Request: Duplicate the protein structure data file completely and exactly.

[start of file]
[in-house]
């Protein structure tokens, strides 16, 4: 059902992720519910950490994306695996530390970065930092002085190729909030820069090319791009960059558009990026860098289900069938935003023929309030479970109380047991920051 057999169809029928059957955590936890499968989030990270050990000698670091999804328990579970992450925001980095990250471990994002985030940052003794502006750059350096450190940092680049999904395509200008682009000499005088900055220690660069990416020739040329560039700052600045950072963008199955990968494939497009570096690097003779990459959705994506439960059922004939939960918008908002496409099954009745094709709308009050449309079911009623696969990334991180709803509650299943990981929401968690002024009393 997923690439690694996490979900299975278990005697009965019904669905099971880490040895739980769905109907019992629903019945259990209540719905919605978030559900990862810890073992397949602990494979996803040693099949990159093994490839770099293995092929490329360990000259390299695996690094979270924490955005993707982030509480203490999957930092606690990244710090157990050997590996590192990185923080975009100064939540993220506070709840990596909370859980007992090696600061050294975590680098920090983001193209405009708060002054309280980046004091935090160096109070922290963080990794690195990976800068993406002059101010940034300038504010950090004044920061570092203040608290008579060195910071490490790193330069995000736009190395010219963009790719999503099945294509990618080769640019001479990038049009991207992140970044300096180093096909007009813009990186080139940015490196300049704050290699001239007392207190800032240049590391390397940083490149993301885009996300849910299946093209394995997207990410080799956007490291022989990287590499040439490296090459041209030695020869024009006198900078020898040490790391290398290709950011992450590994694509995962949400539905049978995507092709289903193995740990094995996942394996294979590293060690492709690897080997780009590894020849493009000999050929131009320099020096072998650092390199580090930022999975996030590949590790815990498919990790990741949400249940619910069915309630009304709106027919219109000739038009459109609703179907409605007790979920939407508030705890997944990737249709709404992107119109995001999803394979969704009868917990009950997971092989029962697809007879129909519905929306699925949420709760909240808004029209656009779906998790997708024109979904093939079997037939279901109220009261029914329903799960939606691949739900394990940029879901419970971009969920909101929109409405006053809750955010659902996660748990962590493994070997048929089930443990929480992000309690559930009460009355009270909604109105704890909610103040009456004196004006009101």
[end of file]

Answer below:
[in-house]
């Protein structure tokens, strides 16, 4: 059902992720519910950490994306695996530390970065930092002085190729909030820069090319791009960059558009990026860098289900069938935003023929309030479970109380047991920051 057999169809029928059957955590936890499968989030990270050990000698670091999804328990579970992450925001980095990250471990994002985030940052003794502006750059350096450190940092680049999904395509200008682009000499005088900055220690660069990416020739040329560039700052600045950072963008199955990968494939497009570096690097003779990459959705994506439960059922004939939960918008908002496409099954009745094709709308009050449309079911009623696969990334991180709803509650299943990981929401968690002024009393 997923690439690694996490979900299975278990005697009965019904669905099971880490040895739980769905109907019992629903019945259990209540719905919605978030559900990862810890073992397949602990494979996803040693099949990159093994490839770099293995092929490329360990000259390299695996690094979270924490955005993707982030509480203490999957930092606690990244710090157990050997590996590192990185923080975009100064939540993220506070709840990596909370859980007992090696600061050294975590680098920090983001193209405009708060002054309280980046004091935090160096109070922290963080990794690195990976800068993406002059101010940034300038504010950090004044920061570092203040608290008579060195910071490490790193330069995000736009190395010219963009790719999503099945294509990618080769640019001479990038049009991207992140970044300096180093096909007009813009990186080139940015490196300049704050290699001239007392207190800032240049590391390397940083490149993301885009996300849910299946093209394995997207990410080799956007490291022989990287590499040439490296090459041209030695020869024009006198900078020898040490790391290398290709950011992450590994694509995962949400539905049978995507092709289903193995740990094995996942394996294979590293060690492709690897080997780009590894020849493009000999050929131009320099020096072998650092390199580090930022999975996030590949590790815990498919990790990741949400249940619910069915309630009304709106027919219109000739038009459109609703179907409605007790979920939407508030705890997944990737249709709404992107119109995001999803394979969704009868917990009950997971092989029962697809007879129909519905929306699925949420709760909240808004029209656009779906998790997708024109979904093939079997037939279901109220009261029914329903799960939606691949739900394990940029879901419970971009969920909101929109409405006053809750955010659902996660748990962590493994070997048929089930443990929480992000309690559930009460009355009270909604109105704890909610103040009456004196004006009101």